Created on Wednesday, 18 August 2010 11:05
Written by Janice Quek
Always wondered how your girlfriends get such good deals while shopping overseas? Well, it takes some skills and practice, so don't beat yourself up for "losing out". Here are nine tips to prepare yourself for the challenging task! 1. Choose the Right Place
Before you even begin the haggling, determine whether it is the right place to do so. While some shopping malls in Bangkok allow bargaining, others might take offense if you do so.
Also, avoid shops in tourist spots, especially those with much advertising done – they would expect a bigger profit margin. 2. Be Nice
Smile and be polite; there is no need to be defensive or to treat the seller as your archenemy. Creating some small talk could help break barriers. You wouldn't charge a friend more than your enemy, would you? 3. Go Early
In some countries, business owners believe that the first deal of the day will bring good luck and even set the pace for sales.
Alternatively, go just before businesses close shop. Sellers might be less fussy about their profit margins after a day of good sales. 4. Take your Time
Take your time to evaluate the product. The more time you spend examining the product, the better you will realise its real value... and perhaps decide against buying it after all, successfully curbing that impulsive buying behaviour. It would also be wise to observe what locals are paying.
Remember, look indifferent. The more hurried you look, the closer towards the losing end you are. Instead, take the time to determine how much the item is worth to you before asking for the price. 5. Power in Numbers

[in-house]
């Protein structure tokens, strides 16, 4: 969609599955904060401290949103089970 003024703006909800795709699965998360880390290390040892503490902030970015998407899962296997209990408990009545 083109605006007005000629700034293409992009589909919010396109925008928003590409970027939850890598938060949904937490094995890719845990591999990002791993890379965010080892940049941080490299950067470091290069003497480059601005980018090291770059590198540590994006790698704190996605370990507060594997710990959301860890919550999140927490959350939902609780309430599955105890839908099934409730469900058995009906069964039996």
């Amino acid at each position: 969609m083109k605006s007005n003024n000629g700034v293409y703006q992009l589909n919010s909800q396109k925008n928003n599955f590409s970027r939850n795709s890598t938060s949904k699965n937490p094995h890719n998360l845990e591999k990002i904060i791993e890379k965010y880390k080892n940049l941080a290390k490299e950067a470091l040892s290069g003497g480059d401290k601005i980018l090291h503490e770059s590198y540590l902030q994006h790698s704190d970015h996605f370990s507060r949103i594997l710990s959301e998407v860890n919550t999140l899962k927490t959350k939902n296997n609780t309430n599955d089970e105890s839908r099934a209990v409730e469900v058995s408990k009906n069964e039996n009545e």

As what you learn in Economics class, economies of scale is a fact; there is greater bargaining power when more people, and in turn, more things are bought. Also, when more people request for a better price together, it's harder to resist. So, don't keep good deals to yourself and buddy up! 6. Take your Chance
Make your offer – a reasonable one – only after much consideration. Most shoppers would advise you to slash the offered price by half to two thirds, but it also depends on common sense such as how friendly the seller is and how much you think a reasonable price for the seller is.
It is, however, important not to make an offer you are unwilling to pay as you are committed to the price upon the seller's acceptance. In fact, do not make any offer at all. It should seem like they are the ones trying to sell to you rather than you wanting to buy from them.
Instead, always say stuff like, "Nah, it's still more than I expected", or ask questions like is there warranty and if there is a new piece. The more imperfections you can find in the product, the better chance you have in lowering the price. 7. Learn their Language
Learn their language to make better small talk as well as to prevent miscommunication (important for prices!) – especially the bargaining terms. 8. The Ditch Attempt
Pretend to walk away. If they refuse to bulge, take it as a lesson learnt; you know you got the lowest price possible. You could always return after checking out a few shops later. And you don't have to be embarrassed about doing so! After all, you won't see these sellers again. 9. Chill!
Okay, this sounds like a lousy consolation after losing out in the price war. But c'mon, it's just for the fun of winning the haggle. Remember: If you really like the product in question and it is of quality, you should be willing to pay this price.
On the other hand, if you emerge the winner, be objective and evaluate your cost savings!